“Grief is the price we pay for love” – loss, grief and bereavement – why it’s ok to not be ok
In the wake of the September 11 terrorist attacks in New York in 2001, Queen Elizabeth II, in support of those who had lost loved ones in the attacks spoke the poignant words: “Grief is the price we pay for love.”
With the death of HRH last month, many people have been experiencing grief, and their own emotions about the passing of their own loved ones as well. Grief and sadness are completely natural feelings and people deal with loss in very different ways. Grief is a personal journey that takes time.
There’s no right way to grieve
When someone you care about passes away there are a huge range of emotions you may experience. You may be sad, lonely, numb, resentful, anxious, worried about the future, angry, shocked – you might even feel calm or relieved that they aren’t suffering any more. There is no right or wrong way to feel and it’s important that you don’t put pressure on yourself to ‘fix’ how you feel, or ‘get back to normal’ faster than you need to. Remember, loss and bereavement take time to process. It’s not a linear journey and you may face setbacks.
The five stages of grief
These are: denial, anger, bargaining, depression and acceptance. These are a general explanation of the cycle of grief we go through when something traumatic happens. These can be cycled through quickly or slowly, and there may be many cycles of these five stages on the road to healing from the loss of a loved one. They are our way of dealing with the loss and working through what has happened as we start to adjust to the new normal.
Healing takes time
While some people appear to recover from grief quite quickly, for others it can be a long process. (Or people may hide their struggles.) Often, even when we think we are ok, a life event or situation comes up and the feelings of loss are amplified, especially during the first few years – the first Christmas, Birthday, Wedding, or celebration without the person can make the grief feel very close again.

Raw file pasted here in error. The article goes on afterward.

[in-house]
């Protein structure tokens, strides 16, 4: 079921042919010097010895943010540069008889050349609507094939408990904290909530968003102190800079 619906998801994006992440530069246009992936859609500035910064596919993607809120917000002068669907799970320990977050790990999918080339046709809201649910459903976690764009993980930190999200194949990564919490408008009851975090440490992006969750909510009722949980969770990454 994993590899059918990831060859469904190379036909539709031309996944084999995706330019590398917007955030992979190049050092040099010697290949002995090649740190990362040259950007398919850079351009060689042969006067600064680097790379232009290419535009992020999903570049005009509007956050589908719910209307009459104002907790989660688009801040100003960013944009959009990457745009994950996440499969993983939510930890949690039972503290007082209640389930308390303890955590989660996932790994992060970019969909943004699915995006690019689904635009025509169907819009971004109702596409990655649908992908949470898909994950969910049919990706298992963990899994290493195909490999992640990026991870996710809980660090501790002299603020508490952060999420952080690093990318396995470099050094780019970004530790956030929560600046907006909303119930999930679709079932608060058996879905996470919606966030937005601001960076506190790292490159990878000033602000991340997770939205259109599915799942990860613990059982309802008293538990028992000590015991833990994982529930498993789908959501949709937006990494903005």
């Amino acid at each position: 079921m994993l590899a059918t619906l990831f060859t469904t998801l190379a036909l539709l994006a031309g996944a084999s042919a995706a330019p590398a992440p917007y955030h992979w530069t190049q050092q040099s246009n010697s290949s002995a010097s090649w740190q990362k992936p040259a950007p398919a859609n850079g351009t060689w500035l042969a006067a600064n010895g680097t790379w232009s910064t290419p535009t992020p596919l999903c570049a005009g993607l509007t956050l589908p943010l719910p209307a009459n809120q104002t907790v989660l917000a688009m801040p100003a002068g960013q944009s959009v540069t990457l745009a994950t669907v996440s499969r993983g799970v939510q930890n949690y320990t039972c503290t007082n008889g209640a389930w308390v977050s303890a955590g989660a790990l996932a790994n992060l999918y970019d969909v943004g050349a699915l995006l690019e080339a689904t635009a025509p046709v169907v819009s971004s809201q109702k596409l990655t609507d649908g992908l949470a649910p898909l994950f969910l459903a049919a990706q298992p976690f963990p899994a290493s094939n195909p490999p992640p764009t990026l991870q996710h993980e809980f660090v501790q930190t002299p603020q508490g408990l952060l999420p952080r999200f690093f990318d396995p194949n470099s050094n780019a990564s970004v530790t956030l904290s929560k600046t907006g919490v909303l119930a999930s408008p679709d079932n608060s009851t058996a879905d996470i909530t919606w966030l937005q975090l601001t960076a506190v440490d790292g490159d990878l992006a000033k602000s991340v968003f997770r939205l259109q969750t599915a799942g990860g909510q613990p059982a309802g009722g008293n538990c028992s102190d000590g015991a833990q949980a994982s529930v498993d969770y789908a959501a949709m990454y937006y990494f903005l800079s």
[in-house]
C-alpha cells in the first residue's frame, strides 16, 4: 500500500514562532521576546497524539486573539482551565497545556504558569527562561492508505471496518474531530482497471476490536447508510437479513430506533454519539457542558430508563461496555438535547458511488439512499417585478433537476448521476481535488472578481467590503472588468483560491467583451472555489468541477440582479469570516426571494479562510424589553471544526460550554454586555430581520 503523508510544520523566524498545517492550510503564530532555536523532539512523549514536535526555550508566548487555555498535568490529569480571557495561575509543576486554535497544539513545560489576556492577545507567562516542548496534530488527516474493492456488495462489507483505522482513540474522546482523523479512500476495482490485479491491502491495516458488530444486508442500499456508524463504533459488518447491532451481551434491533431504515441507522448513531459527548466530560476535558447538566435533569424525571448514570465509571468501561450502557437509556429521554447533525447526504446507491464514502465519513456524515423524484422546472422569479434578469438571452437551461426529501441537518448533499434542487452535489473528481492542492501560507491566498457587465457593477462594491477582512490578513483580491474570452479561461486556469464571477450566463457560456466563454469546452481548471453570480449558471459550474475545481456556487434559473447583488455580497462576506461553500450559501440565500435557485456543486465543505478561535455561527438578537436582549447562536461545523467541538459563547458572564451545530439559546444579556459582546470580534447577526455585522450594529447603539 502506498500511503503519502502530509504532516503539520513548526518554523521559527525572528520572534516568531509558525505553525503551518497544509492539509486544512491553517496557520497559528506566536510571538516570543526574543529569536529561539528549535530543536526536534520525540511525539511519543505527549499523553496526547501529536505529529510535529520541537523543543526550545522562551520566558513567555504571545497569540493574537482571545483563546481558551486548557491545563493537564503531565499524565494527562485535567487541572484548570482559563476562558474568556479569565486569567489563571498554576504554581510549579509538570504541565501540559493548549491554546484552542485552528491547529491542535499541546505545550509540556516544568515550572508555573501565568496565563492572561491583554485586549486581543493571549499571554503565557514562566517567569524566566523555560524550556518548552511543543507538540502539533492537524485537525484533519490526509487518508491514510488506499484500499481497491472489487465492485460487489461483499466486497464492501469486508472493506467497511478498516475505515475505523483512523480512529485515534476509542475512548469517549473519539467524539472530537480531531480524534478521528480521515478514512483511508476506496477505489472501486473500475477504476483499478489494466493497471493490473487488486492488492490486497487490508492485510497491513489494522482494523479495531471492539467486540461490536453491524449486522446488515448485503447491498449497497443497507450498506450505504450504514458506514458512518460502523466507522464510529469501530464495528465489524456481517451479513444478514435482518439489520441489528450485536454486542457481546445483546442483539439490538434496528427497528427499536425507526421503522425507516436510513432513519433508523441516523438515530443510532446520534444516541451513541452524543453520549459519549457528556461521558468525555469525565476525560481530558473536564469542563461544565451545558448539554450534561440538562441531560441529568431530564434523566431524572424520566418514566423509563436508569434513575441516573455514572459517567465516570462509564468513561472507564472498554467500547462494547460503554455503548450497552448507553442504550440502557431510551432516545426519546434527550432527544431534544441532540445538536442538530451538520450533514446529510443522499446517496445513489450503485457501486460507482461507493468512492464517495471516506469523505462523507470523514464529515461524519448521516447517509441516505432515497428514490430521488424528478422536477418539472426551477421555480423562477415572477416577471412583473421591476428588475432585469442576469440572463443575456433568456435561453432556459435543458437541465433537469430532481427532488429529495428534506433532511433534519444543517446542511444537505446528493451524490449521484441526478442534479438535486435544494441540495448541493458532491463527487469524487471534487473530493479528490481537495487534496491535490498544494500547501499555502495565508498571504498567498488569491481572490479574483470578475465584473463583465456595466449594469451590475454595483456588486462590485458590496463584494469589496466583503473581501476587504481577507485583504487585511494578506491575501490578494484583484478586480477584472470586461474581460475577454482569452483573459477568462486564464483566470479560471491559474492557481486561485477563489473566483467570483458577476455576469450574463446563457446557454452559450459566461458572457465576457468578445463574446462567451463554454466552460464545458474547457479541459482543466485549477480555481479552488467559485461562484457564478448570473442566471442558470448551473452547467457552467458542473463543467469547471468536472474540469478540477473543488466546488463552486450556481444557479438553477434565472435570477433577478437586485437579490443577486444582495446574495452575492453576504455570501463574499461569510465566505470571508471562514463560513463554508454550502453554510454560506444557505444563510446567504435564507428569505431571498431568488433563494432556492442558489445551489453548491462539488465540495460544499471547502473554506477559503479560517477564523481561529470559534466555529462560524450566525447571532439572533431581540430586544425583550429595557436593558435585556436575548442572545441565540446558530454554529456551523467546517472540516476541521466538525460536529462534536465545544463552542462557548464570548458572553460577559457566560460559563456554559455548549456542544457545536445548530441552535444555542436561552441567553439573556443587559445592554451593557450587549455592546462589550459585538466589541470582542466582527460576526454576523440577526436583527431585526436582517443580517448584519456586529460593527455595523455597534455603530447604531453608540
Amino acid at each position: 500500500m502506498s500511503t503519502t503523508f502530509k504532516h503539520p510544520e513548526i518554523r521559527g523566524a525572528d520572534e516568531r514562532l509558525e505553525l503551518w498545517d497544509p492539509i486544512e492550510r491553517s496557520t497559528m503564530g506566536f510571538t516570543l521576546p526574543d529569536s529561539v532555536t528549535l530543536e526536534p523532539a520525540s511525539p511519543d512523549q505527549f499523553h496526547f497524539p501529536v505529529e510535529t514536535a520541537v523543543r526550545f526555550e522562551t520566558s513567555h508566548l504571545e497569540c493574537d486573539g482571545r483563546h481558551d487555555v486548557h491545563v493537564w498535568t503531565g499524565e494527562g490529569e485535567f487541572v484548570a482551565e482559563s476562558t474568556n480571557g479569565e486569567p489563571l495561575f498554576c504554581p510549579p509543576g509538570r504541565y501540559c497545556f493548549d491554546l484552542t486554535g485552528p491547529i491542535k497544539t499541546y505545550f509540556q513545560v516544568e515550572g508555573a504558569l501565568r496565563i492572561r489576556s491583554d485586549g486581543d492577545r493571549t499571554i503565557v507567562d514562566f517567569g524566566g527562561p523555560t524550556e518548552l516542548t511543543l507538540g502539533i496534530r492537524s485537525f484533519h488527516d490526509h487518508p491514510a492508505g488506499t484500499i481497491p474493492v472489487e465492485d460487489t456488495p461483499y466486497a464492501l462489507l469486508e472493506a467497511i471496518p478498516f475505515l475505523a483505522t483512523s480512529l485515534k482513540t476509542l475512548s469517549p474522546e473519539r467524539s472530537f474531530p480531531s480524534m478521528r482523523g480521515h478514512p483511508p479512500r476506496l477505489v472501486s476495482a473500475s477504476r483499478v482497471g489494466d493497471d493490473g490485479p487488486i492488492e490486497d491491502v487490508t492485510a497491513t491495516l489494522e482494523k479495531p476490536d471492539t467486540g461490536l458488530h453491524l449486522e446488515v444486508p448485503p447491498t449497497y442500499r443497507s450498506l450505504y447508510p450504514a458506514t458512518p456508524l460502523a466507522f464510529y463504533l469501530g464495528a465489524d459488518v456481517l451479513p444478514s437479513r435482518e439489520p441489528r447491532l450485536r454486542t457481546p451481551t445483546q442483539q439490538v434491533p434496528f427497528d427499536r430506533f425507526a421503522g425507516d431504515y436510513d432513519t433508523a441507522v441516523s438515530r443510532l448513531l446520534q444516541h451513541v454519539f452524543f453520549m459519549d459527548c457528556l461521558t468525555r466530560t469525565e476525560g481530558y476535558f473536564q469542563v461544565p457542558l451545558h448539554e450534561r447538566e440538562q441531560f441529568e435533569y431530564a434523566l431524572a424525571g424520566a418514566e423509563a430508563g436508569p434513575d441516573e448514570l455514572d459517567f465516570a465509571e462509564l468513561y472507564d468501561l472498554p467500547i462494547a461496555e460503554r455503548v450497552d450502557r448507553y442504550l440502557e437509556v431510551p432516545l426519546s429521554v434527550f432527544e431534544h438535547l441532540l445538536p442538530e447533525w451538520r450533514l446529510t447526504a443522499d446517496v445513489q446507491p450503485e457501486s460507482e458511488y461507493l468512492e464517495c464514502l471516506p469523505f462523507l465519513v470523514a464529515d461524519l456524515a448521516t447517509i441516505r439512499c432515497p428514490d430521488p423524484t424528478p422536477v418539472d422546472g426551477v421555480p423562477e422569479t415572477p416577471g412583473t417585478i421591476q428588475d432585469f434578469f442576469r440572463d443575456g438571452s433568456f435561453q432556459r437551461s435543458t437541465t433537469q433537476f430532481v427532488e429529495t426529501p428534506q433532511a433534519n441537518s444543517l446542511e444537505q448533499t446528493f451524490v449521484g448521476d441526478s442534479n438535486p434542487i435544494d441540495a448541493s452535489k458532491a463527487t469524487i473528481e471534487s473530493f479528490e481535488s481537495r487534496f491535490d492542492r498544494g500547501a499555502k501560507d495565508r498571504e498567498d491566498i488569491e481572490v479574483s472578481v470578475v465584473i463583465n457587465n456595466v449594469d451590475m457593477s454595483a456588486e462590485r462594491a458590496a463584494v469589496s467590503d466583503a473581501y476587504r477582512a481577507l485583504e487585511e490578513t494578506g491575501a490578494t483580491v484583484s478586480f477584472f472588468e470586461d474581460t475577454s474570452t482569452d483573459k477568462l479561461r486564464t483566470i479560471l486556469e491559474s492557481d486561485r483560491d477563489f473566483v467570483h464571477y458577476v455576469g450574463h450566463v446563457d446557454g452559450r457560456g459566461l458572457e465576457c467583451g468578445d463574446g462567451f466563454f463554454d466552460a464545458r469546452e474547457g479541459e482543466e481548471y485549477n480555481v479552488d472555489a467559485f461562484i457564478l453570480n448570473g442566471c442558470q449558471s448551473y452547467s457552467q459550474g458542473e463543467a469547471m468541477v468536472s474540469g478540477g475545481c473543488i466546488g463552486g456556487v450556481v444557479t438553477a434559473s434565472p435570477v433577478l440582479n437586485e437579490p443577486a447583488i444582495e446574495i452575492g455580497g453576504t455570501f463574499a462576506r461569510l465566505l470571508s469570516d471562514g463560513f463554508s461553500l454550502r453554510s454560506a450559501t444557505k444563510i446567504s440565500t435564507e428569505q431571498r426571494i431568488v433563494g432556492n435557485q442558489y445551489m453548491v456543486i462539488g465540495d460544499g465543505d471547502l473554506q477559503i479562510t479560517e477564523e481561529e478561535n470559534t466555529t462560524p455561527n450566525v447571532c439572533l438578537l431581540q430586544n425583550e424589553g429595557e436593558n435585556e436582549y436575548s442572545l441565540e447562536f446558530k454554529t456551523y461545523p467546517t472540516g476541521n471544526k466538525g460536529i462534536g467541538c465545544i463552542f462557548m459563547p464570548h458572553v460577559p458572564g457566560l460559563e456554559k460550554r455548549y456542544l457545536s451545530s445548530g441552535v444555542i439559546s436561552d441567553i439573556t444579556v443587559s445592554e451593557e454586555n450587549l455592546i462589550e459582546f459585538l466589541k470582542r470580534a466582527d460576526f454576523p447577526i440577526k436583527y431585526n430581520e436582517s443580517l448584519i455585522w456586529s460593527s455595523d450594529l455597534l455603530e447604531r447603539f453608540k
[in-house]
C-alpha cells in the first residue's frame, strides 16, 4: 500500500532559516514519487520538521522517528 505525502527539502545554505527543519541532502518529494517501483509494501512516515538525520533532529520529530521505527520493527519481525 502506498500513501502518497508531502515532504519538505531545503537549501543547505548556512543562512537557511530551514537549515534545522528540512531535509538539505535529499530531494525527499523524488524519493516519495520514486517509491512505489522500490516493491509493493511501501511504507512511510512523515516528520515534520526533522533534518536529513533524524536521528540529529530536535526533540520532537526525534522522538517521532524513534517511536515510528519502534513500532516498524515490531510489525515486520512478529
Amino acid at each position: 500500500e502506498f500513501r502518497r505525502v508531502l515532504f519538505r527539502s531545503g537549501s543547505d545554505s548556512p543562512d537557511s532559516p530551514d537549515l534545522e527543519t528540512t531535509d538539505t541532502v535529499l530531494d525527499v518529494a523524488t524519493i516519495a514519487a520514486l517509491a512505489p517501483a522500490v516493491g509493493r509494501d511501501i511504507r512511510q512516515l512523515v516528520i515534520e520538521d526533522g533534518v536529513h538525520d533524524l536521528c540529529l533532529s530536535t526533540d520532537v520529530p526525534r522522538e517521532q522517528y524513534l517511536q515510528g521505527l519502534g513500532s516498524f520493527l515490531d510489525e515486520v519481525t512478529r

Again, it’s important not to rush yourself. Many people find sharing memories of their loved one or looking at photographs helps. Often when you start to heal, people find themselves not thinking about the person all the time – this can be scary, and people can feel guilty – but this is all part of the healing process and is totally natural. As you heal you will find things to enjoy again, times to laugh with friends again and this will become easier (and you will feel less guilty about it,) over time.
It’s important to talk
Grief is personal to each individual but wherever you are in your healing journey, it’s important to talk. Loss and grief can be very isolating, so it’s important to reach out to friends and family. Equally, it is important that if you know someone who is going through grief, that you also try and reach out to them – a simple letter, text or email can make all the difference in someone feeling loved and recognised.
Just remember that whatever stage of grief you are going through that you don’t have to go through it alone. GoodOaks Homecare professionals and our team are here if you need a listening ear over a cup of tea.
There are also many organisations that offer grief counselling: